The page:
(from The Wall Street Journal, June 24, 2010)
A federal court slaps down a novel claim from a Sudanese business bombed by the U.S. in 1998.
BY DAVID B. RIVKIN JR. AND BRUCE D. BROWN
America’s war on terror is being fought on some unlikely fronts. This month, the D.C. Circuit Court of Appeals, in a first-of-its-kind ruling, threw out a libel claim brought by El-Shifa pharmaceutical plant, the Sudanese factory bombed by the Clinton administration in 1998 in response to al Qaeda attacks on the American Embassies in Kenya and Tanzania. The U.S. claimed that the plant was connected to Osama bin Laden and involved in chemical weapons production.
Insisting they are medicine makers and not terrorists, the plant owners initially sued the U.S. government for millions of dollars in damages for destroyed property. With these claims rejected, they advanced a novel legal theory—alleging that U.S. military action, predicated upon the government’s portrayal of them as terrorist supporters, ruined their reputation. Aware that money damages are not available against the federal government for defamation, the plaintiffs asked the courts to declare the statements about them false and force a retraction from the U.S. government.
In the post-9/11 era—where lawfare has become an integral part of warfare—El-Shifa’s defamation suit ought to be taken seriously. The plaintiffs sought to pull the judiciary even more deeply into reviewing government decisions about the use of force that lie at the very core of the president’s constitutional authority.
Sitting as a full court, the D.C. Circuit properly ruled that the case presented a non-justiciable “political question.” Under this venerable doctrine, the courts have no authority to review discretionary policy choices assigned by the Constitution to the government’s political branches. Determining whether the Clinton administration’s statements about the Sudanese factory were true is such an issue, the court ruled, because it would require judges to assess the wisdom of military action, a responsibility vested exclusively with the president. Though the plaintiffs argued that a libel judgment could not impair the president’s national security-related powers, the judges understood that, were they to rule in El-Shifa’s favor, they would violate the separation of powers by contradicting the president’s justification for the attack.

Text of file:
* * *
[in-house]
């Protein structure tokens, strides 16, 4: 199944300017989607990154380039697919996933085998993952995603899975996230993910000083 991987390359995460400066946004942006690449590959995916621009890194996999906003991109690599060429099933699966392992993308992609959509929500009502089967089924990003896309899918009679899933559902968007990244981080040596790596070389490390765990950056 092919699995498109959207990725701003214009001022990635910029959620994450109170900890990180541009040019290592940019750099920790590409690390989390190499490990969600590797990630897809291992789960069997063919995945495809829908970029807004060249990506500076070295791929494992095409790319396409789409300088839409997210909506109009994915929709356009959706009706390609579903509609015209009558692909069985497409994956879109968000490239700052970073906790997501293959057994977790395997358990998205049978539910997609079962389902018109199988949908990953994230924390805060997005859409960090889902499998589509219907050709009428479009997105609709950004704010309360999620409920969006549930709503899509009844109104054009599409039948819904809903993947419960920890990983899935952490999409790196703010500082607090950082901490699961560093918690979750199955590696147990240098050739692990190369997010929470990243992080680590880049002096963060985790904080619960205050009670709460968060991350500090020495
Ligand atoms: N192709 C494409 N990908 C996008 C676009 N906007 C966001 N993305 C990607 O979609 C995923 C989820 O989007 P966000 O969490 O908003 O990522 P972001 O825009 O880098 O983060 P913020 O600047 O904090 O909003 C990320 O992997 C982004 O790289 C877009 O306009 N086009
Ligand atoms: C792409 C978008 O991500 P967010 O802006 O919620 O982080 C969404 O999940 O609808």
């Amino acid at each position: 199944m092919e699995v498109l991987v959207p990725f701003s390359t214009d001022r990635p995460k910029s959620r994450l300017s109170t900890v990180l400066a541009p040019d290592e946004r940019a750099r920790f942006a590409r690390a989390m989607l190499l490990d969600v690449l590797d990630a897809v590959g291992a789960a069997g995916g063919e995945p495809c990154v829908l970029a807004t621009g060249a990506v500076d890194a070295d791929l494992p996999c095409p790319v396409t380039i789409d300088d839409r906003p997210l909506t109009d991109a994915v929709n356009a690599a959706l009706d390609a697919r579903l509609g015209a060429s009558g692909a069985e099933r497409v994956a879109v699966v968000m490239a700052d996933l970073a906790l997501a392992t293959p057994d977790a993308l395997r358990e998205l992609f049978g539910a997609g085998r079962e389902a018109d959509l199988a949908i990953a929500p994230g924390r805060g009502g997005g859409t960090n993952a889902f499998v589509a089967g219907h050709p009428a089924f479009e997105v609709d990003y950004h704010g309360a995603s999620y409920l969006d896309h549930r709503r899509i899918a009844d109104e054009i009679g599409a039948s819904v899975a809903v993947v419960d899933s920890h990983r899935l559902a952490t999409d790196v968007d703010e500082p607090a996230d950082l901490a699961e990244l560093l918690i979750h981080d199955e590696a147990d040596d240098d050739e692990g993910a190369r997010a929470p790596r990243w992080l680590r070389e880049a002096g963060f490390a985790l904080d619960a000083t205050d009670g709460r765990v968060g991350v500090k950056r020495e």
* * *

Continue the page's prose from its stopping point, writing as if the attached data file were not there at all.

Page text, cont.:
The court could have stopped here. However, recognizing that future libel suits against the federal government might not present “political questions,” a block of concurring judges suggested another compelling way to reject El-Shifa’s suit and other cases like it. The federal government is immune from most tort liability, including defamation, ensuring that individuals cannot sue the government for damages based on alleged libel. Nor can government officials be sued personally for statements made on the job, preventing fear of large judgments from deterring officials from speaking freely about controversial subjects. The concurring judges concluded that because Congress has not authorized defamation lawsuits against the government, El-Shifa owners could not obtain any kind of relief.
The El-Shifa case posed a provocative question: Whether, when damages are off the table, a claim seeking only to correct the record should be permitted in the future. The answer is emphatically no. Turning the courts into mini “truth commissions” would both force the judiciary into conflict with its co-equal branches and hurt free speech.
American libel law, which operates in the context of constitutional protection for free speech that is unique even among the world’s democracies, is built around the sound premise that only those plaintiffs who can prove all the elements of a defamation claim should be compensated. Falsity is but one of those required elements. We have never had a tradition of skipping the other necessary elements of the claim—with the extent of “actual malice” of defendants being the key—even if plaintiffs are only chasing a retraction.
The rules of evidence are designed to produce fairness in court, not “truth” in any abstract sense. In libel cases, particularly where national security is at issue, significant amounts of testimony will not be available because of privileges and claims of state secrets. The El-Shifa suit should be the first and last of its kind. War is no place for libel law.
Messrs. Rivkin and Brown are partners in the Washington, D.C., office of Baker Hostetler. Mr. Rivkin served in the Justice Department under Presidents Reagan and George H.W. Bush.